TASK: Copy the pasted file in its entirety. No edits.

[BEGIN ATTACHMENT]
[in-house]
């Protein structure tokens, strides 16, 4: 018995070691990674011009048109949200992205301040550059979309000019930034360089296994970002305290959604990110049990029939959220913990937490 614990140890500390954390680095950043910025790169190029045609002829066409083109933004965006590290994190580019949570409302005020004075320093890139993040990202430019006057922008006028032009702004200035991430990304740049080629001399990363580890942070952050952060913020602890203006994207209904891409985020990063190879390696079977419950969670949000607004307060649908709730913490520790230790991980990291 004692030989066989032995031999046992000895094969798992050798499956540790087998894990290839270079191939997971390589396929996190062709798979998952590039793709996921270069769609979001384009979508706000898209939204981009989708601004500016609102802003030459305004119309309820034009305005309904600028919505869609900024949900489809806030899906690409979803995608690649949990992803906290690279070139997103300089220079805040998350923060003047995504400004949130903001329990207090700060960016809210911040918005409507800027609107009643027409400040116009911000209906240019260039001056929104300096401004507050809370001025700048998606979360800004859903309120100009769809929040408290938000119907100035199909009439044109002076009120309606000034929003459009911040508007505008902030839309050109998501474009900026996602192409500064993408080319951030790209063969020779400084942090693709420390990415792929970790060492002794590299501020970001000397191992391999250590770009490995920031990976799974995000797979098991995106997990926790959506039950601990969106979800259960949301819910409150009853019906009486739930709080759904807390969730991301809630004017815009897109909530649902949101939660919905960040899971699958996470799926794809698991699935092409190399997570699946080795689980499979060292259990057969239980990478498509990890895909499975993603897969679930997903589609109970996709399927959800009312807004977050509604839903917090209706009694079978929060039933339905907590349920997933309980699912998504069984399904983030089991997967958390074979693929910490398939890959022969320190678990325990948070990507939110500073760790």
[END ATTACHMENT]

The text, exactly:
[in-house]
């Protein structure tokens, strides 16, 4: 018995070691990674011009048109949200992205301040550059979309000019930034360089296994970002305290959604990110049990029939959220913990937490 614990140890500390954390680095950043910025790169190029045609002829066409083109933004965006590290994190580019949570409302005020004075320093890139993040990202430019006057922008006028032009702004200035991430990304740049080629001399990363580890942070952050952060913020602890203006994207209904891409985020990063190879390696079977419950969670949000607004307060649908709730913490520790230790991980990291 004692030989066989032995031999046992000895094969798992050798499956540790087998894990290839270079191939997971390589396929996190062709798979998952590039793709996921270069769609979001384009979508706000898209939204981009989708601004500016609102802003030459305004119309309820034009305005309904600028919505869609900024949900489809806030899906690409979803995608690649949990992803906290690279070139997103300089220079805040998350923060003047995504400004949130903001329990207090700060960016809210911040918005409507800027609107009643027409400040116009911000209906240019260039001056929104300096401004507050809370001025700048998606979360800004859903309120100009769809929040408290938000119907100035199909009439044109002076009120309606000034929003459009911040508007505008902030839309050109998501474009900026996602192409500064993408080319951030790209063969020779400084942090693709420390990415792929970790060492002794590299501020970001000397191992391999250590770009490995920031990976799974995000797979098991995106997990926790959506039950601990969106979800259960949301819910409150009853019906009486739930709080759904807390969730991301809630004017815009897109909530649902949101939660919905960040899971699958996470799926794809698991699935092409190399997570699946080795689980499979060292259990057969239980990478498509990890895909499975993603897969679930997903589609109970996709399927959800009312807004977050509604839903917090209706009694079978929060039933339905907590349920997933309980699912998504069984399904983030089991997967958390074979693929910490398939890959022969320190678990325990948070990507939110500073760790």